Hot Car Dangers: How to Prevent Child Deaths

A young girl inside a car.
(Image credit: Konstantin Sutyagin/

At least five U.S. children have died in overheated cars this year, but experts say there are a number of steps that parents can take to prevent such tragedies.

The most recent death occurred last week when a 3-year-old boy in Idaho climbed into a unlocked car at his home, and was later found by his family, according to the Associated Press. Just nine days earlier, an 18-month-old girl in Florida died when her mother, a teacher, left the toddler in a parked car outside the school all day,  The Washington Post reported.

Unfortunately, such tragedies happen every year, often in the summer months. Since 1998, an average of 37 U.S. children have died each year when they were left in cars that overheated, according to a website that tracks hot car deaths; the site is run by Jan Null, a lecturer in meteorology and climate science at San Jose State University.

Often, these accidents happen when parents forget that their children are in the vehicle, as was the case with the Florida death. Among 636 children who died in hot cars over the last two decades, about half were forgotten by an adult who was taking care of them, according to San Jose State University.

Being busy, distracted or preoccupied with the workday, or trying to multitask, may cause some parents to forget about their children in the back of the car.

"When caregivers are busy and they're focusing on many things at once — they're in a hurry, they become distracted — I think that is a factor in some of the instances of this happening," said Jennifer Allison, director of the Children's Safety Network, an organization that works to prevent childhood injuries.

Some parents may also forget their children on days when there is a change in their daily routine — for example, when a parent must drop off the child at daycare, but that is usually the other parent's job, Allison said. In a 2005 study published in the journal Injury Prevention, researchers looked at 171 child deaths that occurred in parked cars, and found that nearly 19 percent of these deaths happened because a parent went to work without first dropping their child off at daycare.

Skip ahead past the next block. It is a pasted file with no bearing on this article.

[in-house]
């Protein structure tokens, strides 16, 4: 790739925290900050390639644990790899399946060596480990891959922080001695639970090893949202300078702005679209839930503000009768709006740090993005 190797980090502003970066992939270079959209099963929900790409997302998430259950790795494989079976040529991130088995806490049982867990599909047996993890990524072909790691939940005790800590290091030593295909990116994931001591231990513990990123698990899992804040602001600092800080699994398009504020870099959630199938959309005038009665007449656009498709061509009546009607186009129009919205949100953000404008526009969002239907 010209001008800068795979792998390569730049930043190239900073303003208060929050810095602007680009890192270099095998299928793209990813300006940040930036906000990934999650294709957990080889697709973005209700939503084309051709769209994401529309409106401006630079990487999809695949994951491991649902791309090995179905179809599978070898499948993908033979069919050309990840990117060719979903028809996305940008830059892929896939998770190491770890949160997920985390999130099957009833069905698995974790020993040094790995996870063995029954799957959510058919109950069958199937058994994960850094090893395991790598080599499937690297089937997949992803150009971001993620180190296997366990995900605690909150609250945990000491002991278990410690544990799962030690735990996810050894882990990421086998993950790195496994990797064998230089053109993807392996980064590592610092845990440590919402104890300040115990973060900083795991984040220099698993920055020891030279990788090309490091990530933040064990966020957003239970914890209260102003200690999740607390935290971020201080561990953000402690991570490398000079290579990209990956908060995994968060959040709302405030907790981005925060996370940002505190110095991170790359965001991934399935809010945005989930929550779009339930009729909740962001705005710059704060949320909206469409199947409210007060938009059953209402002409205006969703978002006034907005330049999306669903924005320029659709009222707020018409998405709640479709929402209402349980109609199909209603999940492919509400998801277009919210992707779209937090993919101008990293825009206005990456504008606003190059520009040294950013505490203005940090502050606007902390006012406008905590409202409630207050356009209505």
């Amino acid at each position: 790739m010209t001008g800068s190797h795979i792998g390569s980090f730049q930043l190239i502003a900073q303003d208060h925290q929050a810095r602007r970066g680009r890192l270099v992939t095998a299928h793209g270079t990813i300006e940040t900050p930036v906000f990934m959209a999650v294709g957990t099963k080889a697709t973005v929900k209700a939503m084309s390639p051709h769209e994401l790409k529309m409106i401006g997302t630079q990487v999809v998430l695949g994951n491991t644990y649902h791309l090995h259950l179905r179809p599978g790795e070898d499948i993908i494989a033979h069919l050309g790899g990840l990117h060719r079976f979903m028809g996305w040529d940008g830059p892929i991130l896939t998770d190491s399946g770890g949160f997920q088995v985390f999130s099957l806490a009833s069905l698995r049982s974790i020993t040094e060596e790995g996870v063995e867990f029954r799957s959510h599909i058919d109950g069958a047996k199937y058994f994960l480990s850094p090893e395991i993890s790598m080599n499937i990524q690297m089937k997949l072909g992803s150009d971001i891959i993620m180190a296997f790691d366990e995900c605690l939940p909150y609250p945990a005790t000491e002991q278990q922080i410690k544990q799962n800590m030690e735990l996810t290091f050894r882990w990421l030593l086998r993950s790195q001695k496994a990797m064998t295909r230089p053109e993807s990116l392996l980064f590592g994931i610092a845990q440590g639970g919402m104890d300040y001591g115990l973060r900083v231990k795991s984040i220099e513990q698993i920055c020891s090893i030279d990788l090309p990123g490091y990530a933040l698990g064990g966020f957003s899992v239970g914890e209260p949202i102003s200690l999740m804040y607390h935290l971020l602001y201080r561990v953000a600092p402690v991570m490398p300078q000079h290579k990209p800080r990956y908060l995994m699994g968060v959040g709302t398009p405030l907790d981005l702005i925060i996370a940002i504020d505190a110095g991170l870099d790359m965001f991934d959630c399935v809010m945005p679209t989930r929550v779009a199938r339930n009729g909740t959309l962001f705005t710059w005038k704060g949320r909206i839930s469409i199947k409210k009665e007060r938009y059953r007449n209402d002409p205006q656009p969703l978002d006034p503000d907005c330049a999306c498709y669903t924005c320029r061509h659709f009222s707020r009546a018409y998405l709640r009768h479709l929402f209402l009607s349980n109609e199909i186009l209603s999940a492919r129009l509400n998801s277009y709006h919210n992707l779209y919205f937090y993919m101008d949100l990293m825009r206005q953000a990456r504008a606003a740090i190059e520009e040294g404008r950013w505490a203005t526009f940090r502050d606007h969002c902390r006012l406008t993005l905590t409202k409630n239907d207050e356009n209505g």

These accidents can also happen when children are left unattended, and they find their way into an unlocked car while playing. In the Injury Prevention study, this happened in 27 percent of cases.

Less commonly, parents intentionally leave their children in the car, in some cases because the parents do not realize how hot the car can get. Some parents in the Injury Prevention study said they left their children in the car because they were asleep, and the parents didn't want to disturb the children.

"It takes only about 10 minutes for a car to reach deadly temperatures on an 80-degree [Fahrenheit] day," Allison told Live Science. (That translates to 27 degrees Celsius.) "I think many people don't realize just how quickly a car can reach very dangerously high temperatures." [7 Common Summer Health Concerns]

People can experience heat stroke when their body's core temperature reaches 104 degrees F (40 degrees C) or higher, according to the Mayo Clinic. In a 2010 study of 231 children who died in parked cars, the children's average core body temperature was 107 degrees F (42 degrees C).

Even on a relatively cool day, when temperatures are in the low 70s F (low 20s C), experiments show that a car can reach 117 degrees F (47 degrees C) within an hour, according to a 2005 study published in the journal Pediatrics.

To prevent child deaths in parked cars, the National Highway Traffic Safety Administration recommends the following:

  • Never leave children by themselves in a car, even if you have the windows open or the air conditioning on.
  • Create reminders for yourself to check the back seat of the car, such as placing a briefcase or a purse in the back.
  • Ask the childcare provider to let you know if the child doesn't show up at day care as expected.
  • Keep car keys out of children's reach and keep car doors locked; teach children not to play in the car.

Follow Rachael Rettner @RachaelRettner. Follow Live Science @livescience, Facebook & Google+. Original article on Live Science.

Rachael Rettner

Rachael is a Live Science contributor, and was a former channel editor and senior writer for Live Science between 2010 and 2022. She has a master's degree in journalism from New York University's Science, Health and Environmental Reporting Program. She also holds a B.S. in molecular biology and an M.S. in biology from the University of California, San Diego. Her work has appeared in Scienceline, The Washington Post and Scientific American.